The narrative of Rise of the Planet of the Apes is surprisingly well-done, but in contrast, how does the acting fare here? The truth is, it isn’t as good, but there are still a number of powerful performances captured for this film. Before I discuss the good, allow me to get the bad out of the first. Tom Felton, a young British actor known for playing Draco Malfoy in the Harry Potter films, plays a cruel employee at an ape research facility. He was good enough as Malfoy, but in this film, Tom Felton is absolutely terrible, so do not expect his “talent” to carry over into Rise of the Planet of the Apes. In addition to that, the actors who play Will Rodman’s boss, girlfriend, and vicious nextdoor neighbor are in no ways remarkable. Although, James Franco is normally a great actor, and thankfully his reputation holds up well as Will Rodman. That’s not to say that he will get nominated for Best Actor at the Oscars like he was for his performance in 127 Hours last year, but he still gets the job done with an emotionally invested performance. Even so, the real star of this film is Andy Serkis as Caesar: the chimpanzee who started it all. This actor had already showcased Oscar-worthy work for his performance as Smeagol in The Lord of the Rings, but he continues to impress in this film with one of the most mesmerizing motion capture performances to date. Trust me, he’s amazing in this one.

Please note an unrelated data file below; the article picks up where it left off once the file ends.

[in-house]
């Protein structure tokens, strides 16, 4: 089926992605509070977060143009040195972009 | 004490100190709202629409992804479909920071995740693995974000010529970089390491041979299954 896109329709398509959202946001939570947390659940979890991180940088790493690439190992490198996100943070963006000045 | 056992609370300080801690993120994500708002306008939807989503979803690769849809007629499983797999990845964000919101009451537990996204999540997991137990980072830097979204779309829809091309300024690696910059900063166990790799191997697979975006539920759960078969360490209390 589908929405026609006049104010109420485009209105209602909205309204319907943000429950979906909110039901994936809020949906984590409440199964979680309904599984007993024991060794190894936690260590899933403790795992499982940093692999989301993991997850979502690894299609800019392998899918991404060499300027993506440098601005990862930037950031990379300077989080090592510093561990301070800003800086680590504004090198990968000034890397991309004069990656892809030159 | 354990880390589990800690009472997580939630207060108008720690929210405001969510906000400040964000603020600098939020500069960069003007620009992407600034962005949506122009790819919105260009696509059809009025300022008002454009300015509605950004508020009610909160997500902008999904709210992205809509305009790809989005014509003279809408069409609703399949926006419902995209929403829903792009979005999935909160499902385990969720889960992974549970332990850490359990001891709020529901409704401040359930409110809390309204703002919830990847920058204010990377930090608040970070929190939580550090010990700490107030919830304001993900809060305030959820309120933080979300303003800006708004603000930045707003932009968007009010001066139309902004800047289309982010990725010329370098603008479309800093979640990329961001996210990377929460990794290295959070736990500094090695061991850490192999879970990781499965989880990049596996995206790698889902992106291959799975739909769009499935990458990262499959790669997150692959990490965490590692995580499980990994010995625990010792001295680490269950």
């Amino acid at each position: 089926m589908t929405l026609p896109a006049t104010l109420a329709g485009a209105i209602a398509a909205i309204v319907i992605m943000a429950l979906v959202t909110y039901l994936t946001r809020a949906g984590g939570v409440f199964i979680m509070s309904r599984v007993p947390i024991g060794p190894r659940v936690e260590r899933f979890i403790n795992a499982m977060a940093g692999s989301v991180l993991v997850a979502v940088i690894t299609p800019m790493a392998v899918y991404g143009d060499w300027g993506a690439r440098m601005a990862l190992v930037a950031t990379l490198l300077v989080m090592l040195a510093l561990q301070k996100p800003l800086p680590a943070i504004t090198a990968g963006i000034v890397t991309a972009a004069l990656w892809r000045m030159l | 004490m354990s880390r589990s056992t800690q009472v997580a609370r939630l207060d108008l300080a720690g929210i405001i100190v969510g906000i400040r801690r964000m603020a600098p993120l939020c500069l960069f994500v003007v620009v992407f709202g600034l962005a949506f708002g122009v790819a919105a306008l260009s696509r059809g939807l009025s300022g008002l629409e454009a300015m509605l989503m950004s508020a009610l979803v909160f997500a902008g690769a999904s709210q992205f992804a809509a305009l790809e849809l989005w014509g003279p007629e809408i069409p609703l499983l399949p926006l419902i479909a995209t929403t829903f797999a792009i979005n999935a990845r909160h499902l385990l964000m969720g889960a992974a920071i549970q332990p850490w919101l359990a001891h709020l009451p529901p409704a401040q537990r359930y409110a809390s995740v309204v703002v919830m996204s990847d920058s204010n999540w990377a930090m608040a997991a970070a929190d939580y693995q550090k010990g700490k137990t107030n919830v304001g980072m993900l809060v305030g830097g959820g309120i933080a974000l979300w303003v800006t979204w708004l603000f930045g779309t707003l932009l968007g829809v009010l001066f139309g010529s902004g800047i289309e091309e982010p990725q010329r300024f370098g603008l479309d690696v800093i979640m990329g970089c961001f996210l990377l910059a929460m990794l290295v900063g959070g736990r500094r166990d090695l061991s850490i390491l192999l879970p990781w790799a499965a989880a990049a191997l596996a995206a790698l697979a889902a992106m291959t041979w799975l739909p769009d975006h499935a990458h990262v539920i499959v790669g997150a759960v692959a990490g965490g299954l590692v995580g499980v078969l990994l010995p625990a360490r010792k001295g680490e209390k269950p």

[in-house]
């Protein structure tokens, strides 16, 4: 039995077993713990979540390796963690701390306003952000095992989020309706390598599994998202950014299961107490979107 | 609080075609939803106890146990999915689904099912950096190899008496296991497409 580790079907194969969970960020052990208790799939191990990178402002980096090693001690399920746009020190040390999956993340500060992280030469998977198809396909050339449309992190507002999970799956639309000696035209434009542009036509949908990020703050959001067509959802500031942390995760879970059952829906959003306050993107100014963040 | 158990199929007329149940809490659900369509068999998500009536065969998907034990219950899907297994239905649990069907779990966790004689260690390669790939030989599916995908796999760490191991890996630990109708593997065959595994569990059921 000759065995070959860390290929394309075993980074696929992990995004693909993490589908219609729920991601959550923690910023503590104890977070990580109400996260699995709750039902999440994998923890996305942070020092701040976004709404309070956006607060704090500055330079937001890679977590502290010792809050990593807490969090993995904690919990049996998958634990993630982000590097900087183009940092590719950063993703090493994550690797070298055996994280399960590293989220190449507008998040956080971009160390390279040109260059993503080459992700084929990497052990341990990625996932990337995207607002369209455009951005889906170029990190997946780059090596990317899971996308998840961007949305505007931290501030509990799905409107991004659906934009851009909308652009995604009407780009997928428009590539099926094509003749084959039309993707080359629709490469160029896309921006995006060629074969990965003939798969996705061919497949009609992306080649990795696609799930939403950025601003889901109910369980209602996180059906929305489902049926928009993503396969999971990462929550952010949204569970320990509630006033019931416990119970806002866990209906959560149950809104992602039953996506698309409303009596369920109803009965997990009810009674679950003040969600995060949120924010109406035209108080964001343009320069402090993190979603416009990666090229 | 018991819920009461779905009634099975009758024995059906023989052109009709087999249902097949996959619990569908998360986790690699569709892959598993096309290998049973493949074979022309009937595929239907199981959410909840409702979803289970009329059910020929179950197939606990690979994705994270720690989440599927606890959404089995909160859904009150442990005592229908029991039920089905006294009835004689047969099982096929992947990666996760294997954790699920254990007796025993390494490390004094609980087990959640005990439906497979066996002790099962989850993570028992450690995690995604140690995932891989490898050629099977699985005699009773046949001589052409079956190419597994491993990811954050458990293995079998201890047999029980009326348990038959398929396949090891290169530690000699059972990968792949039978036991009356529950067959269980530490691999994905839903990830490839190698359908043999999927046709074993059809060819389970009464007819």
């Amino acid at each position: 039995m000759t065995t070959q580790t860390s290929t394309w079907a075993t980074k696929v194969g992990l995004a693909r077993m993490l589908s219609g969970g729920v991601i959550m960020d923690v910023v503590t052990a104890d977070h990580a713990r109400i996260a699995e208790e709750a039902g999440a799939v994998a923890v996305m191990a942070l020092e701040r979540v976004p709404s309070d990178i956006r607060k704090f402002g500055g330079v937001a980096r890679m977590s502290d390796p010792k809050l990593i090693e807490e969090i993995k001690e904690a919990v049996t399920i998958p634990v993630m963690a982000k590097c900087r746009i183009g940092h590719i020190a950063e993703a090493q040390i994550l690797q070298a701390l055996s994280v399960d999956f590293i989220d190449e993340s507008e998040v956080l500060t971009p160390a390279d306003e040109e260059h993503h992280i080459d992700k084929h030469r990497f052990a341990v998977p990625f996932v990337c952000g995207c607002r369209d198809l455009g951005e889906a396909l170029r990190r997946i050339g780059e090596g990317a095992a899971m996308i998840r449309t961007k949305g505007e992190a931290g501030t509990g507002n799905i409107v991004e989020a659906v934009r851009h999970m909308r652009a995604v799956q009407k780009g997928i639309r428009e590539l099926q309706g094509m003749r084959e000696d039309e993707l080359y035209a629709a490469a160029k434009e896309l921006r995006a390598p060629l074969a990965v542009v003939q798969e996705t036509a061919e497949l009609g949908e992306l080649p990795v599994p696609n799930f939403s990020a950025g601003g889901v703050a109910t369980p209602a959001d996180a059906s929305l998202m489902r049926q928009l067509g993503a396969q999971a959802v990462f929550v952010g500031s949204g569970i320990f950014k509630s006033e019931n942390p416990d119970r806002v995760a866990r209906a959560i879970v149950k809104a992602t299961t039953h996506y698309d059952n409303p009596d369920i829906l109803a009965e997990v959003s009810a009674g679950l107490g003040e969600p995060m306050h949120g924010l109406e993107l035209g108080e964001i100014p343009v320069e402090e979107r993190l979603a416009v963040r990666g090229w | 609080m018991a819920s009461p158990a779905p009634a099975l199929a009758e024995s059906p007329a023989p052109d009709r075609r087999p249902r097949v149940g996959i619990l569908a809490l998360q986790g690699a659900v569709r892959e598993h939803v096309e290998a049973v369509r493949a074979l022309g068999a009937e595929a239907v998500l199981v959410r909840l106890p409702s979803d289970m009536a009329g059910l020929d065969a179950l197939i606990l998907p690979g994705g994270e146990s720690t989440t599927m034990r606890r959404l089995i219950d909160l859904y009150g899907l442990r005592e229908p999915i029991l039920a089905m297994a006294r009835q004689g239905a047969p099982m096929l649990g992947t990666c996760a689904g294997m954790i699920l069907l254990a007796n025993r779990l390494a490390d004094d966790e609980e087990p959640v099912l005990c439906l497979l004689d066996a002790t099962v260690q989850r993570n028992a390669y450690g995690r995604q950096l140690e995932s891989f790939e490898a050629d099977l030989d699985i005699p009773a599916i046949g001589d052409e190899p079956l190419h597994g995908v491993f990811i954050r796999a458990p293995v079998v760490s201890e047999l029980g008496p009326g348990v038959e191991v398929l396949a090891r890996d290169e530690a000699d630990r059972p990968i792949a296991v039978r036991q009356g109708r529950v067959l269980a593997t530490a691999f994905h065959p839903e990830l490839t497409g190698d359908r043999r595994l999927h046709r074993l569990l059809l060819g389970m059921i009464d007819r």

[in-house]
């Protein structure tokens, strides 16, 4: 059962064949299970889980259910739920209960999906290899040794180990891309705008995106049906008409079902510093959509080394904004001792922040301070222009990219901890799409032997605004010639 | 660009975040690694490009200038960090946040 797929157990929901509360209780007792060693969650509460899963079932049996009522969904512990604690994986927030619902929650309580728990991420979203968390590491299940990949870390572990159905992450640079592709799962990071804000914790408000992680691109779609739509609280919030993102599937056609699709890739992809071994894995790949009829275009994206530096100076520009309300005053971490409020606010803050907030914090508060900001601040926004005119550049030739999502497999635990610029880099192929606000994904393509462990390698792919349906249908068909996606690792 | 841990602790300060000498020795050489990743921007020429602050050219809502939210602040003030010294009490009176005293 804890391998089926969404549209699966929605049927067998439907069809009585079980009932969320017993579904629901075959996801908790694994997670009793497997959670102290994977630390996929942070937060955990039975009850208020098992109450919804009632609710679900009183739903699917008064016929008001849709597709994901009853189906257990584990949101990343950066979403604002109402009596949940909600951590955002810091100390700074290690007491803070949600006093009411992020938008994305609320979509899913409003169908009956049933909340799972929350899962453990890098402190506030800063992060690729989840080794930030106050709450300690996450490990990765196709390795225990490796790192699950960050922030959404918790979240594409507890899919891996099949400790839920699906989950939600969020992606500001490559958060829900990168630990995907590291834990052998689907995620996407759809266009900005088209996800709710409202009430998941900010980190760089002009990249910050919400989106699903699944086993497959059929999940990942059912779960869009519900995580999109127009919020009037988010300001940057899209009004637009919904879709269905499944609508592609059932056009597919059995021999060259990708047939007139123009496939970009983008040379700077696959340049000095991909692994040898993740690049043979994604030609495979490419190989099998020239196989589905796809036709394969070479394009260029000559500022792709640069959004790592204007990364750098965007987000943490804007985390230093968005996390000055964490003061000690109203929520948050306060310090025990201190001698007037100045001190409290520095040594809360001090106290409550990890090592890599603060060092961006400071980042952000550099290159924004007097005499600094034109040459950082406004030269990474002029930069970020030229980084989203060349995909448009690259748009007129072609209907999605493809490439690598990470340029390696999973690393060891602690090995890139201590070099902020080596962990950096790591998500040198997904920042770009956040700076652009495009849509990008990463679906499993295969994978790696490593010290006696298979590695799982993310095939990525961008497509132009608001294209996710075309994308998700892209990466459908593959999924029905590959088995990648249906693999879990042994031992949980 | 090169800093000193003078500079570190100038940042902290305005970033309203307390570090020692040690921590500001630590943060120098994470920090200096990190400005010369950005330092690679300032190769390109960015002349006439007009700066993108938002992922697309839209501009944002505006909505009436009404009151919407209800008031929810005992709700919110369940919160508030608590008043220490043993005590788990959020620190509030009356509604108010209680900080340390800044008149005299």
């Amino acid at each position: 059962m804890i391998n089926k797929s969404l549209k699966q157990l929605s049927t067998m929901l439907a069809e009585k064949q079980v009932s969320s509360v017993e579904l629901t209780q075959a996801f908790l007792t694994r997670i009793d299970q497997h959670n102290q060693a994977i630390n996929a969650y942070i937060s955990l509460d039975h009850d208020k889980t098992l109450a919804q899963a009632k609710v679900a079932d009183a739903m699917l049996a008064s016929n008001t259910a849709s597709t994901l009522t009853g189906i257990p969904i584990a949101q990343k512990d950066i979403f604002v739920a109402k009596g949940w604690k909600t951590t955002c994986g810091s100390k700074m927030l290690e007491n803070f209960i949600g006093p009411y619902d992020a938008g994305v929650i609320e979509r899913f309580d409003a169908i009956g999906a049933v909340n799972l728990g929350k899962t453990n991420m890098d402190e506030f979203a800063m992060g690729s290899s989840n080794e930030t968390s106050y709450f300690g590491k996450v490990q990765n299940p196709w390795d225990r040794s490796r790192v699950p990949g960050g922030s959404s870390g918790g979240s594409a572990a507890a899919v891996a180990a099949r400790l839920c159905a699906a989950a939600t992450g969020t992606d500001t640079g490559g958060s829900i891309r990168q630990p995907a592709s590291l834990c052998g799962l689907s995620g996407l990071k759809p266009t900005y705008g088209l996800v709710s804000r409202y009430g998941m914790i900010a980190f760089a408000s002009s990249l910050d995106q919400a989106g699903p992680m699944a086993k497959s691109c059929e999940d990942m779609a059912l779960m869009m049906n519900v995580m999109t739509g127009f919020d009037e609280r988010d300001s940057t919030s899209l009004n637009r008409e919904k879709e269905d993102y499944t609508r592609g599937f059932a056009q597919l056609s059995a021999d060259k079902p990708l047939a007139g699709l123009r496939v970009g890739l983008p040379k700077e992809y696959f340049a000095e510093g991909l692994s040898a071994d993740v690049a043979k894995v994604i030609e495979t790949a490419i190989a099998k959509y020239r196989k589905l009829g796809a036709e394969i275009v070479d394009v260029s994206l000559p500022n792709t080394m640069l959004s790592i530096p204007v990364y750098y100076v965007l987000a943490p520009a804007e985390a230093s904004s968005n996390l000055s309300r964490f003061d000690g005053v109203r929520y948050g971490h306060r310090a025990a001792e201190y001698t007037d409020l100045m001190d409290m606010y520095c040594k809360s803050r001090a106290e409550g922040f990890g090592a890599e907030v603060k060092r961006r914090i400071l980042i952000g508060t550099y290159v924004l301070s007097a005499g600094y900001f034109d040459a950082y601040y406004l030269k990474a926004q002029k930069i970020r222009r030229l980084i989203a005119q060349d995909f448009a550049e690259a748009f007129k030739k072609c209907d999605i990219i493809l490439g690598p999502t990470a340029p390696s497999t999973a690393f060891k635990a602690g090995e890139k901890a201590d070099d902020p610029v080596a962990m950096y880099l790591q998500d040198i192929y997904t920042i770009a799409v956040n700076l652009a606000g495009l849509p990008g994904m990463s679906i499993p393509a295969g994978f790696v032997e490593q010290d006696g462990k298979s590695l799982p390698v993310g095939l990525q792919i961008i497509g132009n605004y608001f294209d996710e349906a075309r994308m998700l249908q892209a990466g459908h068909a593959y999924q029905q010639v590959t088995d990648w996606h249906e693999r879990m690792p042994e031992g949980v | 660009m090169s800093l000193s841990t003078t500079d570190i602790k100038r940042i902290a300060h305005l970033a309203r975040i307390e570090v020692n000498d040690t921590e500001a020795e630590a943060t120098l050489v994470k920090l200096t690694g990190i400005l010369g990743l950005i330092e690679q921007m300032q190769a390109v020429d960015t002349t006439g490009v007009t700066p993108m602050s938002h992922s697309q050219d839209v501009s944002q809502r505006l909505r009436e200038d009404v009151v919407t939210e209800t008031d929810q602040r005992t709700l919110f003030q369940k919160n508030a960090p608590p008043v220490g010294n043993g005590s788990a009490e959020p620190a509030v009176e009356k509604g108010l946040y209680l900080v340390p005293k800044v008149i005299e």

20th Century Fox not only heavily emphasized the action part of Rise of the Planet of the Apes, they also made sure that audiences knew that Weta Digital was responsible for all of the film’s special effects. Weta Digital is the Peter Jackson-founded visual effects company that is best known for their Oscar-winning work in The Lord of the Rings and Avatar, and I do not doubt that they will get nominated for an Oscar for this film as well. Since all of the apes are computer-generated based off of motion capture performances, the filmmakers were able to provide incredible visual effects without forsaking the beauty of traditional cinematography. Speaking of which, cinematographer Andrew Lesnie and director Rupert Wyatt filmed Rise of the Planet of the Apes with very stylish direction, and it greatly adds to the fantastic CGI. The music scored by Patrick Doyle is also great since it provides emotion and intensity when needed, although it sometimes kicks in the wrong places. As far as the action goes, there is plenty enough to satisfy most people (I was personally entertained), but like I said, the final scene could be a little disappointing.
Although it’s been around longer than almost all of you who will be reading this, I think that it can be agreed on that Planet of the Apes isn’t the best franchise Hollywood has ever developed. Even so, Rupert Wyatt’s team did a great job at bringing life to a series that has been dormant for quite a while now. They did what Tim Burton’s crew could not by focusing on the characters and the story first rather than senseless violence. Perhaps too much since entertainment value sometimes isn’t present, but Rise of the Planet of the Apes is both an entertaining and emotional film nonetheless. A great script/story, superb special effects, a decent cast led by the excellent James Franco and Andy Serkis, along with some intense action provide for one of the year’s biggest surprises. We will need to wait and see if the Planet of the Apes sees renewed success and has will be followed up by sequels, but for now, this is an uprising you should most certainly witness.